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A SmartMedia card (originally called a solid-state floppy disk card, or SSFDC) is a memory card developed by Toshiba that uses flash memory to store data and to make it portable among devices, such as digital cameras, personal digital assistants (PDAs), and other handheld devices. At 45 X 37 mm and less than 1 mm thick (about as big as a matchbook), SmartMedia is similar in size to the CompactFlash card (although significantly thinner), but larger than the newer, postage stamp-sized alternatives, MultiMediaCard and Secure Digital (SD card). SmartMedia cards are available with storage capacities ranging up to 128MB, with higher capacities corresponding to higher prices.
A SmartMedia (SM) card consists of a flash memory chip connected to a plane electrode by bonding wires, all of which are embedded in a resin casing, through a process known as over-molded thin package (OMTP). The resulting module is glued to a base card. When the card is inserted into a device, the electrode carries power and data to the flash memory chip. Unlike CompactFlash, SmartMedia doesn't have an on-board controller. Compliant devices have a controller built into the units' slots.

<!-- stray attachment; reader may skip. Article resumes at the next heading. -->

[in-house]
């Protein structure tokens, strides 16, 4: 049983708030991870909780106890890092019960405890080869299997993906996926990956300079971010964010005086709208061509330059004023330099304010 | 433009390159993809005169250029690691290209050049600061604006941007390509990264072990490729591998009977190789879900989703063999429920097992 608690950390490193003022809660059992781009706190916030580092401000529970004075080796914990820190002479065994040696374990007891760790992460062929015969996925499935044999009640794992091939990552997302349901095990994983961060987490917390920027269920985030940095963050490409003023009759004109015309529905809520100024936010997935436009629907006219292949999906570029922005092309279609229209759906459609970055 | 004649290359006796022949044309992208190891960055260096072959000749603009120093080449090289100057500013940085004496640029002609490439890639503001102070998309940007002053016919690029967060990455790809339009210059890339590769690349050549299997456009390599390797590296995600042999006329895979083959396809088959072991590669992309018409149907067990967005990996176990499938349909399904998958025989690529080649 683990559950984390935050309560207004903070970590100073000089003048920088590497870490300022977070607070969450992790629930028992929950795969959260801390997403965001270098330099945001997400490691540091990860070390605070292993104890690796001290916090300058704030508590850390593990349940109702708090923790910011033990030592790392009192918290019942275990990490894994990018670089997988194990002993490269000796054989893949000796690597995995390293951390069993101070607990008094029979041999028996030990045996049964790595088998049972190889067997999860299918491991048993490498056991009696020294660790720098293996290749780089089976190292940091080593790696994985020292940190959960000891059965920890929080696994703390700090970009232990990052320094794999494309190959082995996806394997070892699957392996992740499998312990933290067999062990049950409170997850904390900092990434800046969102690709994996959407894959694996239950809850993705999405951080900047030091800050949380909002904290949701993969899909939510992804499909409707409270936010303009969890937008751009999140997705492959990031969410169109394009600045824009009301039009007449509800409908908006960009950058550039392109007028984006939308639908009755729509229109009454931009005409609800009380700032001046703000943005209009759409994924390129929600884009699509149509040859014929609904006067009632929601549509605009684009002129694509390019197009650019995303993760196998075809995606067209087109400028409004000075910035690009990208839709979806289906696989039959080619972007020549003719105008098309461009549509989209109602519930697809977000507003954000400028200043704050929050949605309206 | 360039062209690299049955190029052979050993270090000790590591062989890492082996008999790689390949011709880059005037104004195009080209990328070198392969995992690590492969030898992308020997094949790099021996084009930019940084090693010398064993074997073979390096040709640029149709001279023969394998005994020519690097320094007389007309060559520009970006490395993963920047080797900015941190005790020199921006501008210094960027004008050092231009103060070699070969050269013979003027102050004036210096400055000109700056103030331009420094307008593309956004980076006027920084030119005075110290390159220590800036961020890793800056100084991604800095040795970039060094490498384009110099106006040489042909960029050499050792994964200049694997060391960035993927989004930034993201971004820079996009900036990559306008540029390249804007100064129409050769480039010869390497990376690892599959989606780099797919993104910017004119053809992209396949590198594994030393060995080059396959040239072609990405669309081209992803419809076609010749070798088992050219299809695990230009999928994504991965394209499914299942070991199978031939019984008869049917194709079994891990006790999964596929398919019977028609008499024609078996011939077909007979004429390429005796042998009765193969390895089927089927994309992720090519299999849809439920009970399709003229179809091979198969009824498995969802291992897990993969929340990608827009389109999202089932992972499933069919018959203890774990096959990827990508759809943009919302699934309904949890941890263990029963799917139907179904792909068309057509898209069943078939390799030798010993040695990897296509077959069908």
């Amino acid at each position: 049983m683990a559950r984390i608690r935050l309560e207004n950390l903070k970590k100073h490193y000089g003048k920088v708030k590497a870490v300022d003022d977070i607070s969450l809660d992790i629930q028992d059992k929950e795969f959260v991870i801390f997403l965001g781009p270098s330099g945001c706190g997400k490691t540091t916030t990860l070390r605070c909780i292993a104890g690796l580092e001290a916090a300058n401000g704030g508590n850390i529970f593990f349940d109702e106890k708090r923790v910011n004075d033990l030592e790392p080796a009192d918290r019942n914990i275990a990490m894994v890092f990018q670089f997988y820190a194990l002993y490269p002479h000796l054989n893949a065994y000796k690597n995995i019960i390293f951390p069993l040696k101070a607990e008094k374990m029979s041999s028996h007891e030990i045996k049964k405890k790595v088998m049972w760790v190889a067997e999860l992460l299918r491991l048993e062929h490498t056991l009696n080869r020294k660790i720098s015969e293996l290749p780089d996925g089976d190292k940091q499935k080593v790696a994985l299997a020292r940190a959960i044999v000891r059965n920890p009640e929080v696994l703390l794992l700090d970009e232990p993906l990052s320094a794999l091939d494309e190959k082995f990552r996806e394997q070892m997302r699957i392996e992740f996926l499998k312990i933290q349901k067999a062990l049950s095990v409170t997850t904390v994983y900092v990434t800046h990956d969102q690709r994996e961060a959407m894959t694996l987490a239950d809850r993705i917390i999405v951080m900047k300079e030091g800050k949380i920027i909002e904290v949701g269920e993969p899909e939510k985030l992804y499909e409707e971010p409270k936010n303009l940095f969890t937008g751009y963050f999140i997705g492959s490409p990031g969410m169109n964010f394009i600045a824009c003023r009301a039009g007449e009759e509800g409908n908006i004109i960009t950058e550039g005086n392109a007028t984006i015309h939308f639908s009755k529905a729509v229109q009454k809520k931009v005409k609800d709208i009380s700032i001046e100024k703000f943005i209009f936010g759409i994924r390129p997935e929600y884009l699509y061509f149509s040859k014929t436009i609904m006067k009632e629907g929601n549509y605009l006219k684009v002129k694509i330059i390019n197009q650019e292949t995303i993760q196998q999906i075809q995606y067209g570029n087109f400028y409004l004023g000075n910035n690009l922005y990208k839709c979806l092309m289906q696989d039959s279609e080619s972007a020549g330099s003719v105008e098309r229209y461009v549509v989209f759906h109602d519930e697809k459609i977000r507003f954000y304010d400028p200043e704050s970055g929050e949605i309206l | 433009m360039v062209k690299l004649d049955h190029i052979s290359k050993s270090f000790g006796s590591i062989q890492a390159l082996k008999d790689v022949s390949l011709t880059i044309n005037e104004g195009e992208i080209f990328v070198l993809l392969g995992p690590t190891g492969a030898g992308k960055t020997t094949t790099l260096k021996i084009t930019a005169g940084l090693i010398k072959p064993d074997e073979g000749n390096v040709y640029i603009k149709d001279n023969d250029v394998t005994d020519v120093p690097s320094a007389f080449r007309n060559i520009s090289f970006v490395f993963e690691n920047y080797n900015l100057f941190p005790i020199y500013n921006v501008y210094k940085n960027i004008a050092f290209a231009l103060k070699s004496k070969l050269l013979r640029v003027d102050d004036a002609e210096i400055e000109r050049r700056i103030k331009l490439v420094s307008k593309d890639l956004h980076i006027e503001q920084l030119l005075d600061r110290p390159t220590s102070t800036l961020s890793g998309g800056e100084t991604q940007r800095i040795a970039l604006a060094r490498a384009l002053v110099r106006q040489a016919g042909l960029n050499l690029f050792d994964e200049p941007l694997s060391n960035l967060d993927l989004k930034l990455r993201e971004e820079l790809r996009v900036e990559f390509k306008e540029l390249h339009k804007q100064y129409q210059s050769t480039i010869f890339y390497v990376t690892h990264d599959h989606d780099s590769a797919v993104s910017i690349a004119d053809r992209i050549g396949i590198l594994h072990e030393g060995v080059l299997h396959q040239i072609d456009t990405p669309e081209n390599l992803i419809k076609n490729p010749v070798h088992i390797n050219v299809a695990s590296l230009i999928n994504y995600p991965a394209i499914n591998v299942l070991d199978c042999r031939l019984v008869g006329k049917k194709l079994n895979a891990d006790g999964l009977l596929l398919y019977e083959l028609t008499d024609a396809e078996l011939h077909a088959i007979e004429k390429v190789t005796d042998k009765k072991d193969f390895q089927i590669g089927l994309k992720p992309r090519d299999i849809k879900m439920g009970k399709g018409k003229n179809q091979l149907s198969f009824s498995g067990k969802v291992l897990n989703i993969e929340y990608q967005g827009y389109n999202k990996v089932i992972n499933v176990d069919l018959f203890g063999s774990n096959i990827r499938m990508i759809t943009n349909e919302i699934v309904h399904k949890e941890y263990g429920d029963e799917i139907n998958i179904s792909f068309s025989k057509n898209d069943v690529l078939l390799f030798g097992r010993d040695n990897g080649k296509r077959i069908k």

The main advantage that SmartMedia cards have over the other memory cards is that because they read, write, and erase memory in small blocks of data (256 or 512 bytes at a time), you can more precisely select what data you want to save. However, SmartMedia cards aren't as sturdy as the other formats, and so require more careful handling and storage.
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